Coronavirus fears end World Cup season, nixing Mikaela Shiffrin’s shot at a four-peat
Shiffrin was thinking about returning to World Cup racing on Thursday
Mikaela Shiffrin’s shot at a fourth World Cup overall title is finished after the International Ski Federation canceled this weekend’s women’s World Cup races in Are, Sweden, due to COVID-19 concerns. The races were canceled after new recommendations from the Public Health Agency of Sweden.
The announcement means that Italy’s Federica Brignone will claim the overall with 1,378 points, followed by Shiffrin (1,225) and Slovakia’s Petra Vlhova in third with 1,189 points. Brignone is the first Italian woman to win the World Cup in the 53 years of the circuit.
“The health and welfare of the athletes and all other participants, as well as the general public are in the forefront and the priority of FIS and all stakeholders,” the FIS wrote on its website.
Concerns arose when a member of the sponsor support team at the FIS Alpine World Cup self-quarantined after experiencing symptoms of the Coronavirus in Kvitfjell, Norway. He later tested positive.
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Other members of the support team traveled to Are and were quarantined immediately.
Shiffrin’s return for naught
Mikaela Shiffrin took to Twitter and Instagram on March 5 to announce she was returning to the World Cup circuit after a month-long absence following the death of her father.
“I have no promises if I’ll actually be able to race,” Shiffrin said in a six-minute video message that addressed the emotions about her father, Jeff, who died on Feb. 2. “There is no doubt that we are broken,” she said of her family’s grief. “Accepting this new ‘reality’ is going to take a long time, and maybe we never truly will, maybe we don’t have to.”
The three remaining races in Are were a scheduled parallel slalom, giant slalom, and slalom.
Shiffrin said she had trained a little but with difficulty.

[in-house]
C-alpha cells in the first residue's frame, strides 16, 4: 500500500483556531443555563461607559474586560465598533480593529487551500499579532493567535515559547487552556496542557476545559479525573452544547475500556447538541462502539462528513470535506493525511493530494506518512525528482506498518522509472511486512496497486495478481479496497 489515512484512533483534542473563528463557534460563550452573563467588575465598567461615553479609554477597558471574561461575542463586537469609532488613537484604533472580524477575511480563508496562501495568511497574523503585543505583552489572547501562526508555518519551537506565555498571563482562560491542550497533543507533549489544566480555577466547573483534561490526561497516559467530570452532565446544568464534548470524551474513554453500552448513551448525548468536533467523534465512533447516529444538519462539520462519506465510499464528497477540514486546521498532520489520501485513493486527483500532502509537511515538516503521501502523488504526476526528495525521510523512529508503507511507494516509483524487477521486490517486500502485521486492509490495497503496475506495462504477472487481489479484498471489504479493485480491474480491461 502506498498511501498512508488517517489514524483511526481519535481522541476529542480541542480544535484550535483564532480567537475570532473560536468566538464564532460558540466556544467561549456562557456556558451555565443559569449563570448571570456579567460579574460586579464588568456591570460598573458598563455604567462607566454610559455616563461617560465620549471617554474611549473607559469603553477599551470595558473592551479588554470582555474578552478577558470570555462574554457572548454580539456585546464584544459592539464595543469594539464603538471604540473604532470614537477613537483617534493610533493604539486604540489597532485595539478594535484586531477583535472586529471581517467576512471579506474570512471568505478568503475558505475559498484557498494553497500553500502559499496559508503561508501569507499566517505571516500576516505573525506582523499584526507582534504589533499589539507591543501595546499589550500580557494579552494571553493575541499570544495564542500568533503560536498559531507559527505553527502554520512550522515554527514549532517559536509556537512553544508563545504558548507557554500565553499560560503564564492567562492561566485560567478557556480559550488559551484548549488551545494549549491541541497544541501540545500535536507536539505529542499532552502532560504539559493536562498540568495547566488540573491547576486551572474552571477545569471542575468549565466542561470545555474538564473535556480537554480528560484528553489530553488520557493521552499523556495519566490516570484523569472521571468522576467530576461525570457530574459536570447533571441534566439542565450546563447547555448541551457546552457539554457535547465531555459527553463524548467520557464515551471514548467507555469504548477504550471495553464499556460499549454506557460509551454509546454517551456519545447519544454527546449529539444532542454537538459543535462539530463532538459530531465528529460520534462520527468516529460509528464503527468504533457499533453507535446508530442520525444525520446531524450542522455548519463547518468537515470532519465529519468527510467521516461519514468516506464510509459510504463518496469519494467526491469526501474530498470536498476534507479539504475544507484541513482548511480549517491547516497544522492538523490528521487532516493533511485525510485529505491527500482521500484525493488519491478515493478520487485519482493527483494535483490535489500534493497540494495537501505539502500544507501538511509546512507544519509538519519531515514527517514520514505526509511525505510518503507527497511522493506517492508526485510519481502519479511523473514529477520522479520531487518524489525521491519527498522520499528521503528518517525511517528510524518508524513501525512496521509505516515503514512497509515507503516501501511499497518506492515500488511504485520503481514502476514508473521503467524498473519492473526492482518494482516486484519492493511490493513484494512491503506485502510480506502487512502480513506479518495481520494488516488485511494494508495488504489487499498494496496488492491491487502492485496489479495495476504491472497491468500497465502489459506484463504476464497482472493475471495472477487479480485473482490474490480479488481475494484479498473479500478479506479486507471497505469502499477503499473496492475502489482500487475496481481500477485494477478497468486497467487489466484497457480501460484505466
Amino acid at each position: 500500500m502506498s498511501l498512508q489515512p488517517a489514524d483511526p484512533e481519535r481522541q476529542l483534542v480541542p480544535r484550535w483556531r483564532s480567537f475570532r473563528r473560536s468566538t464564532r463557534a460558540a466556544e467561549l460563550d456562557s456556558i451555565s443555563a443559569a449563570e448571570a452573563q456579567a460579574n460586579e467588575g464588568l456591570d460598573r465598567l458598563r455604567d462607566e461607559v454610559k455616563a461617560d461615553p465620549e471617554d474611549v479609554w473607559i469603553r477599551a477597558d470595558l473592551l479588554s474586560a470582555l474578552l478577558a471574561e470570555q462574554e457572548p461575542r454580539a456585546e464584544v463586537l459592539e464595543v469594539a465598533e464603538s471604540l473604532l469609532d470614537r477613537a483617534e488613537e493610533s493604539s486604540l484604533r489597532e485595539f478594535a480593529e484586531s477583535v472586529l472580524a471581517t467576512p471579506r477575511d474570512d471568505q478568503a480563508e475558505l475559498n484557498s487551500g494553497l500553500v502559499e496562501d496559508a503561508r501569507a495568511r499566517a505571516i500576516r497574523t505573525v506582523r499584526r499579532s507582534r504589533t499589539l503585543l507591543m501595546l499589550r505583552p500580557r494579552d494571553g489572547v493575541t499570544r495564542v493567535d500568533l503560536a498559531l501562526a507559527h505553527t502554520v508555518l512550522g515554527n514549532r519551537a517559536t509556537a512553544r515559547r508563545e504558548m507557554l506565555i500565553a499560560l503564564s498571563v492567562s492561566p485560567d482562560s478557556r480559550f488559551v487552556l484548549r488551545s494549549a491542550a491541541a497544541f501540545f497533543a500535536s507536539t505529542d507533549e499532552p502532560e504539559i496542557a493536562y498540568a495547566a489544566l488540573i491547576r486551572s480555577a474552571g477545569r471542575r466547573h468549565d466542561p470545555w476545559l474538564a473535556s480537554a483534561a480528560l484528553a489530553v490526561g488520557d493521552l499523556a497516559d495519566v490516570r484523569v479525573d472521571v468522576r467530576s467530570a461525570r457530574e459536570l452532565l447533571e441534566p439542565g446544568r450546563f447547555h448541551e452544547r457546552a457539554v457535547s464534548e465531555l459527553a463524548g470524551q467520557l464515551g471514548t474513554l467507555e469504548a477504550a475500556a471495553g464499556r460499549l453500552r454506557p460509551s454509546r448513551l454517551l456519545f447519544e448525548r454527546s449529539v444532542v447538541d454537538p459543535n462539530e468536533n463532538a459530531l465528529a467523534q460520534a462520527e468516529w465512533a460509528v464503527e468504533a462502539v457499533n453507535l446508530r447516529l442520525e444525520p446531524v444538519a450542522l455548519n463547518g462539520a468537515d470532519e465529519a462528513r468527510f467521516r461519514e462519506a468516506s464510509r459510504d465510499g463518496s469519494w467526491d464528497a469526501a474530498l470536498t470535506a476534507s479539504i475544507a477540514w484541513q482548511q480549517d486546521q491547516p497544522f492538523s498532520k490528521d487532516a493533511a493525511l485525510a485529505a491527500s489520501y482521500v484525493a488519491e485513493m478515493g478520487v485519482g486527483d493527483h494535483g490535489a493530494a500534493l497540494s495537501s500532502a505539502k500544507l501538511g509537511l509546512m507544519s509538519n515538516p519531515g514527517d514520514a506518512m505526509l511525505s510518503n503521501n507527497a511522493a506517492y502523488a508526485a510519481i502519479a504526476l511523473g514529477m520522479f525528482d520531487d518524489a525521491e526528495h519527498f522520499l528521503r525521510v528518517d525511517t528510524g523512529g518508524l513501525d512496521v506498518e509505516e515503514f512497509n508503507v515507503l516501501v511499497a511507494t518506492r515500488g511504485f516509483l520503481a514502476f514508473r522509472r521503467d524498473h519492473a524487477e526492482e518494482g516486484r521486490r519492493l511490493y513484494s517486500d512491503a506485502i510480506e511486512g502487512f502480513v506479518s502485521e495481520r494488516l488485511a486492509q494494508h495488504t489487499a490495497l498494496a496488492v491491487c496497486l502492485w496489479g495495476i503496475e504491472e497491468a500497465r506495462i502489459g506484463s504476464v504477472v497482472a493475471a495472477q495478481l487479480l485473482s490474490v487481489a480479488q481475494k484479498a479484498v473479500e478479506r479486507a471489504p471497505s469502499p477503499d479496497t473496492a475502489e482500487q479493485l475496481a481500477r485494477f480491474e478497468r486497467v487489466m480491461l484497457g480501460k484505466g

“It has been a slow process, I have struggled with being able to maintain my focus,” said the two-time Olympic gold medalist and three-time defending overall World Cup champion. “But it has been therapeutic to be on the mountain. I’ve found training to be a place where I can feel closer to my dad, yet it provides enough of a distraction so that feeling of ‘closeness’ can be separated from the pain.”
During her absence, Shiffrin lost her lead in the overall standings to Federica Brignone. In her specialist slalom discipline, Petra Vlhova now has a small lead.
Shiffrin last raced on Jan. 26 when she won a super-G in Bansko, Bulgaria. The next weekend she returned to her family home in Vail to be with her father at the hospital.
In the video, Shiffrin read one of her father’s favorite poems, thanked the many well-wishers who have sent messages of support, and asked that her family’s privacy continues to be respected.
“Over the last few weeks, my family and I have received an overwhelming amount of support and love,” she said.
The thought that Shiffrin could match or even come close to the success of her record-setting 2018-19 year was ludicrous and unattainable. There’s a reason everyone was agog after she set a record with 17 World Cup wins (Switzerland’s Vreni Schneider won 14 in 1988-89) while winning her third consecutive World Cup championship, as well as globes in slalom (her sixth in seven seasons), giant slalom (her first) and super-G (a rather unexpected championship).